Since our humble beginnings, the TS Alliance has funded nearly $21.2 million in support of basic, translational and clinical research. The funding has supported research on the genetics of TSC, basic mechanisms of both tumor growth and central nervous system manifestations of TSC, translational research, and clinical trials, as well as the development of research tools such as biomarkers, animal models, and a database of TSC1 and TSC2 genetic variants. TS Alliance-funded research continues to play a vital role by encouraging and fostering collaborations between basic and clinical researchers.
As part of our advocacy for research and promoting young investigators, we funded and cultivated a new generation of senior scientists. By supporting small, short-term research projects we have enabled researchers to produce data on which to build applications for funding of much larger projects from other sources. This seed funding, combined with a dedicated Government Advocacy Team pressing for Federal research funding, has leveraged an additional $347 million in research grants in the past 17 years from the National Institutes of Health (NIH) and the Department of Defense’s Tuberous Sclerosis Complex Research Program (TSCRP).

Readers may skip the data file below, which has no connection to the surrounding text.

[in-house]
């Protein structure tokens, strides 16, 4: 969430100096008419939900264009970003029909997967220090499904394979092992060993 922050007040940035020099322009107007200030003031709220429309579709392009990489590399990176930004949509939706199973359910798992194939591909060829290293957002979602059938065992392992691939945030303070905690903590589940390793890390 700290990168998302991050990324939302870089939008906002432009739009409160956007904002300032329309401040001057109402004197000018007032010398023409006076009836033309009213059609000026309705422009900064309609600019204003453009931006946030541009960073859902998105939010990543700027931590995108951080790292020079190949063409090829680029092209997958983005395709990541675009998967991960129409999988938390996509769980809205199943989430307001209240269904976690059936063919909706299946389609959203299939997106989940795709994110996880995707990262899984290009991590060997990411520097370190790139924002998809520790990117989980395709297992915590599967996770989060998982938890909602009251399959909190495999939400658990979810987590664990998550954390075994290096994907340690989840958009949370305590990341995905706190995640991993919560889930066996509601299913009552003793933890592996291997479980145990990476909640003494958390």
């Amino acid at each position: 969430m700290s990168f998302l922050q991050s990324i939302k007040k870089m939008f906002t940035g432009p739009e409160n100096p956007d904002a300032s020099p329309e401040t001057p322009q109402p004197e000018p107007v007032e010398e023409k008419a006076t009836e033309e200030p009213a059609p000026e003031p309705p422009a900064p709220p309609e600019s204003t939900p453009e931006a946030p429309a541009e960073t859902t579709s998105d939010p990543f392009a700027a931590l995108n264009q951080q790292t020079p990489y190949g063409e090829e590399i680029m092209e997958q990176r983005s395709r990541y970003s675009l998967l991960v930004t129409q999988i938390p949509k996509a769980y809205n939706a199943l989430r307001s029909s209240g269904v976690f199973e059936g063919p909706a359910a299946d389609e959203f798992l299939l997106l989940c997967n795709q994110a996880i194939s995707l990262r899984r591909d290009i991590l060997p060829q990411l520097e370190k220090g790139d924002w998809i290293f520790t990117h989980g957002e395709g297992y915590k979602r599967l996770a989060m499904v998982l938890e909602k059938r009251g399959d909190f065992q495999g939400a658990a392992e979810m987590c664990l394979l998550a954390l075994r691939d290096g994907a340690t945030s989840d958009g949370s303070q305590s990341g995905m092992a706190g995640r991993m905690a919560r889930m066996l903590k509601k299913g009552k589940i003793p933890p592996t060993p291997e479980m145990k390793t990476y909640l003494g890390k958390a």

In our quest for a cure, funds provided by the TS Alliance for more than a decade have contributed to a number of significant scientific breakthroughs. TS Alliance-sponsored research helped support the identification of the two genes that cause TSC, develop a genetic test and initiate the first clinical trials in TSC. Today, because of this very early research and basic scientific understanding of the disease, there are currently two FDA-approved indications for TSC – one for the treatment of brain tumors and the other for the treatment of kidney tumors common in TSC. As a critical driver of TSC research around the world, the TS Alliance has been an active collaborator in amazing advances, including the discovery of a predictive biomarker of which infants with TSC would develop epilepsy leading to the first ever preventative clinical trial for epilepsy in the United States. This same study design may be able to be replicated in many other genetic causes of epilepsy and for other manifestations of TSC.